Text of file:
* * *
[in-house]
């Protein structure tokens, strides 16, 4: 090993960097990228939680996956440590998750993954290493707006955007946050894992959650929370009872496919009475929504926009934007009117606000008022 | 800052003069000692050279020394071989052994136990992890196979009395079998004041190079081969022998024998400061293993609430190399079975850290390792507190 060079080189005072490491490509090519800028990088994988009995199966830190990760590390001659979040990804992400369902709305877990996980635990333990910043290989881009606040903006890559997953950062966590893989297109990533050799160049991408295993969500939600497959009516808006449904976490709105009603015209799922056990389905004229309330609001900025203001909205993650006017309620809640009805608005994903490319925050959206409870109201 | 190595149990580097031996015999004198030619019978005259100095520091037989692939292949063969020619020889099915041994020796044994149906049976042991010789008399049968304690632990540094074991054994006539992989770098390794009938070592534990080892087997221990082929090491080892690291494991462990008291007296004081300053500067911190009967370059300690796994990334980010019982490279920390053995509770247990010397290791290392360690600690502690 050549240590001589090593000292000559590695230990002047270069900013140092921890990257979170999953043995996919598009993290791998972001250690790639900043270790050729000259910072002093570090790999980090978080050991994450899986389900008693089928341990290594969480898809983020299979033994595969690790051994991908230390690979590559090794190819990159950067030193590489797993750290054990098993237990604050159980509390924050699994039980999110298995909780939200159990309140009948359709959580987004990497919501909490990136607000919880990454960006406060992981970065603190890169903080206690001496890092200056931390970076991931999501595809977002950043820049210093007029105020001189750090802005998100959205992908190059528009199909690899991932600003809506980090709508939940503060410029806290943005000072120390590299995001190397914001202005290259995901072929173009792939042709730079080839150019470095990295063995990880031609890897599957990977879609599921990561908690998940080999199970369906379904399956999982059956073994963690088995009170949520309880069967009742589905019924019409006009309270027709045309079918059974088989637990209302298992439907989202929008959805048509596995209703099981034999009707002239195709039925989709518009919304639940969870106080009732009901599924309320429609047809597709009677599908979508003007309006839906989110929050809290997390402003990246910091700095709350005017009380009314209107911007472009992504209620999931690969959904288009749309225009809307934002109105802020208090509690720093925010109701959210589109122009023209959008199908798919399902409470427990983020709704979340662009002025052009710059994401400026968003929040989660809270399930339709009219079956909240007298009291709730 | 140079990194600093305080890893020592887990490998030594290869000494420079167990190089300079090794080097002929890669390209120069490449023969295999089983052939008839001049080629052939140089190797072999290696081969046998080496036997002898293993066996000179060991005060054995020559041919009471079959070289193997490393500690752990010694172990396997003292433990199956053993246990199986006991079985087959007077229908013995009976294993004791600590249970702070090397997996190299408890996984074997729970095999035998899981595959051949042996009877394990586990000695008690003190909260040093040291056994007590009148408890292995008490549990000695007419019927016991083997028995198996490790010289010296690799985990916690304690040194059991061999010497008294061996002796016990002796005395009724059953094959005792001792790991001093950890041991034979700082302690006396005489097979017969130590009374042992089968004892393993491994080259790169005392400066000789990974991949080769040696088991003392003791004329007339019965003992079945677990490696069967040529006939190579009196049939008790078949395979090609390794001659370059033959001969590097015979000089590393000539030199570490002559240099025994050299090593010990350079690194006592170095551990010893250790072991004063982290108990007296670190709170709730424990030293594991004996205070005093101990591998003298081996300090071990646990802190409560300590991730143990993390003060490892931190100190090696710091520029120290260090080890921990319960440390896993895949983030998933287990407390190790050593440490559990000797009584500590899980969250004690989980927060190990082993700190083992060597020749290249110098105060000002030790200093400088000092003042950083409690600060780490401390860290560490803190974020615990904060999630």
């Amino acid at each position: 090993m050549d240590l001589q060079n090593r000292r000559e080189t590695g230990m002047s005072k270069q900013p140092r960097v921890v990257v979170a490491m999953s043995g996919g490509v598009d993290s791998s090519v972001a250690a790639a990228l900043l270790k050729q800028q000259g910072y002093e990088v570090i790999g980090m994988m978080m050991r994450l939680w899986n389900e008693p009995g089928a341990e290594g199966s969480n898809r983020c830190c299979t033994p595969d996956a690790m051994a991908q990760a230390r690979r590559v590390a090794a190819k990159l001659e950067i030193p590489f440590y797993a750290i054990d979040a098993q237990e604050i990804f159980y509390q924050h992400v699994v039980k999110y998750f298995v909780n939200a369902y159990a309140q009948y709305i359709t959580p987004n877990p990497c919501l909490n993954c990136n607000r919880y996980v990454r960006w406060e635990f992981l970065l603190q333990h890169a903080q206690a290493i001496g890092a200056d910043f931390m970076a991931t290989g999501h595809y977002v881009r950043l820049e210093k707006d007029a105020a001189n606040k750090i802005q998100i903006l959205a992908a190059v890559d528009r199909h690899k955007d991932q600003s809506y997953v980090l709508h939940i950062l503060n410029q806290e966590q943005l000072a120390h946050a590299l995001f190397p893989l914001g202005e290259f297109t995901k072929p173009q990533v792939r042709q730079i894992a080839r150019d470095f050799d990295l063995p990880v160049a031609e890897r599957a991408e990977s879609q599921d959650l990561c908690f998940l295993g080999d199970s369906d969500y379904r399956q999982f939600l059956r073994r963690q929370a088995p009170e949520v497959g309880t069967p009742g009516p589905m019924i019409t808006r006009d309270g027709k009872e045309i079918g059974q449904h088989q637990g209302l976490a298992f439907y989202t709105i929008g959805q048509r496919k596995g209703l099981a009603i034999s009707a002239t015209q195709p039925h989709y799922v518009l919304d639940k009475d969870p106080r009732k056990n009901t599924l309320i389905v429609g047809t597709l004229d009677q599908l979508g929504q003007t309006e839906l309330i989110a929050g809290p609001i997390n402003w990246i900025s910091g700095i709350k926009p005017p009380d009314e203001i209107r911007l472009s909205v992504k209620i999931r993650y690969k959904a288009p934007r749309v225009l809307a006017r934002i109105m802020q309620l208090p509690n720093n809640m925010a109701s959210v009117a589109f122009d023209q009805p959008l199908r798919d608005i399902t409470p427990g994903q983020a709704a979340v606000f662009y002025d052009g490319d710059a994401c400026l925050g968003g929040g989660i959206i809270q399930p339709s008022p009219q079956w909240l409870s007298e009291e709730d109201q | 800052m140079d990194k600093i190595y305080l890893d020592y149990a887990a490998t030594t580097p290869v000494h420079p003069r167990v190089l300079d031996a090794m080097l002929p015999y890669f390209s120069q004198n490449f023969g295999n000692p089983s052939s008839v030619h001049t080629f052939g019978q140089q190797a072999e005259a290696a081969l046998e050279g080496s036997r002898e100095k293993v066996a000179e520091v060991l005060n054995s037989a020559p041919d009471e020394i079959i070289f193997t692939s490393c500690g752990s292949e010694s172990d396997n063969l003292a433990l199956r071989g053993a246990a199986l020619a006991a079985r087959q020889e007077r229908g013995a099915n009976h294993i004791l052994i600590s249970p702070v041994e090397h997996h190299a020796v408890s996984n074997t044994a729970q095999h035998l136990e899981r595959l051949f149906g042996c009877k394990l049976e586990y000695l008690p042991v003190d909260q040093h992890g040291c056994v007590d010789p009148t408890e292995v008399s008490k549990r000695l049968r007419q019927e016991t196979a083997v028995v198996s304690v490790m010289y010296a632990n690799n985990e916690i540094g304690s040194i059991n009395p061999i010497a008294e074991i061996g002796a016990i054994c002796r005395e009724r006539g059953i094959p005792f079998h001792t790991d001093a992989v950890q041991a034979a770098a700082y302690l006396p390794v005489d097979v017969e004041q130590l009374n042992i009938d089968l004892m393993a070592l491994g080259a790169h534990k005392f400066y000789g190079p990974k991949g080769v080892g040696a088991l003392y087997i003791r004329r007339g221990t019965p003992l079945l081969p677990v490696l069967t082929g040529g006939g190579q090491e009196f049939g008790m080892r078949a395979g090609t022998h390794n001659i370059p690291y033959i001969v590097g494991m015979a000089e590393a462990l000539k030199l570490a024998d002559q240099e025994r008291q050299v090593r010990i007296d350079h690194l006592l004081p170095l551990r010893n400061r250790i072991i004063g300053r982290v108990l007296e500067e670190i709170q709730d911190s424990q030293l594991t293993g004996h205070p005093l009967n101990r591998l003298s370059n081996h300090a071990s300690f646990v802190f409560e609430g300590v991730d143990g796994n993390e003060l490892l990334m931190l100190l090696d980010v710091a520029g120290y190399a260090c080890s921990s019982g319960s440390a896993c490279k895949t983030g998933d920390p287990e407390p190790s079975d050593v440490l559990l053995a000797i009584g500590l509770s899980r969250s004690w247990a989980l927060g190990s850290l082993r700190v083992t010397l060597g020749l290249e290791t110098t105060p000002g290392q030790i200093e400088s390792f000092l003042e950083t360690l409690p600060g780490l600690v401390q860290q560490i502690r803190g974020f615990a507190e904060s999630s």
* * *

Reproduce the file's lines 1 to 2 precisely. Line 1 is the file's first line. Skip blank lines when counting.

[in-house]
């Protein structure tokens, strides 16, 4: 090993960097990228939680996956440590998750993954290493707006955007946050894992959650929370009872496919009475929504926009934007009117606000008022 | 800052003069000692050279020394071989052994136990992890196979009395079998004041190079081969022998024998400061293993609430190399079975850290390792507190 060079080189005072490491490509090519800028990088994988009995199966830190990760590390001659979040990804992400369902709305877990996980635990333990910043290989881009606040903006890559997953950062966590893989297109990533050799160049991408295993969500939600497959009516808006449904976490709105009603015209799922056990389905004229309330609001900025203001909205993650006017309620809640009805608005994903490319925050959206409870109201 | 190595149990580097031996015999004198030619019978005259100095520091037989692939292949063969020619020889099915041994020796044994149906049976042991010789008399049968304690632990540094074991054994006539992989770098390794009938070592534990080892087997221990082929090491080892690291494991462990008291007296004081300053500067911190009967370059300690796994990334980010019982490279920390053995509770247990010397290791290392360690600690502690 050549240590001589090593000292000559590695230990002047270069900013140092921890990257979170999953043995996919598009993290791998972001250690790639900043270790050729000259910072002093570090790999980090978080050991994450899986389900008693089928341990290594969480898809983020299979033994595969690790051994991908230390690979590559090794190819990159950067030193590489797993750290054990098993237990604050159980509390924050699994039980999110298995909780939200159990309140009948359709959580987004990497919501909490990136607000919880990454960006406060992981970065603190890169903080206690001496890092200056931390970076991931999501595809977002950043820049210093007029105020001189750090802005998100959205992908190059528009199909690899991932600003809506980090709508939940503060410029806290943005000072120390590299995001190397914001202005290259995901072929173009792939042709730079080839150019470095990295063995990880031609890897599957990977879609599921990561908690998940080999199970369906379904399956999982059956073994963690088995009170949520309880069967009742589905019924019409006009309270027709045309079918059974088989637990209302298992439907989202929008959805048509596995209703099981034999009707002239195709039925989709518009919304639940969870106080009732009901599924309320429609047809597709009677599908979508003007309006839906989110929050809290997390402003990246910091700095709350005017009380009314209107911007472009992504209620999931690969959904288009749309225009809307934002109105802020208090509690720093925010109701959210589109122009023209959008199908798919399902409470427990983020709704979340662009002025052009710059994401400026968003929040989660809270399930339709009219079956909240007298009291709730 | 140079990194600093305080890893020592887990490998030594290869000494420079167990190089300079090794080097002929890669390209120069490449023969295999089983052939008839001049080629052939140089190797072999290696081969046998080496036997002898293993066996000179060991005060054995020559041919009471079959070289193997490393500690752990010694172990396997003292433990199956053993246990199986006991079985087959007077229908013995009976294993004791600590249970702070090397997996190299408890996984074997729970095999035998899981595959051949042996009877394990586990000695008690003190909260040093040291056994007590009148408890292995008490549990000695007419019927016991083997028995198996490790010289010296690799985990916690304690040194059991061999010497008294061996002796016990002796005395009724059953094959005792001792790991001093950890041991034979700082302690006396005489097979017969130590009374042992089968004892393993491994080259790169005392400066000789990974991949080769040696088991003392003791004329007339019965003992079945677990490696069967040529006939190579009196049939008790078949395979090609390794001659370059033959001969590097015979000089590393000539030199570490002559240099025994050299090593010990350079690194006592170095551990010893250790072991004063982290108990007296670190709170709730424990030293594991004996205070005093101990591998003298081996300090071990646990802190409560300590991730143990993390003060490892931190100190090696710091520029120290260090080890921990319960440390896993895949983030998933287990407390190790050593440490559990000797009584500590899980969250004690989980927060190990082993700190083992060597020749290249110098105060000002030790200093400088000092003042950083409690600060780490401390860290560490803190974020615990904060999630």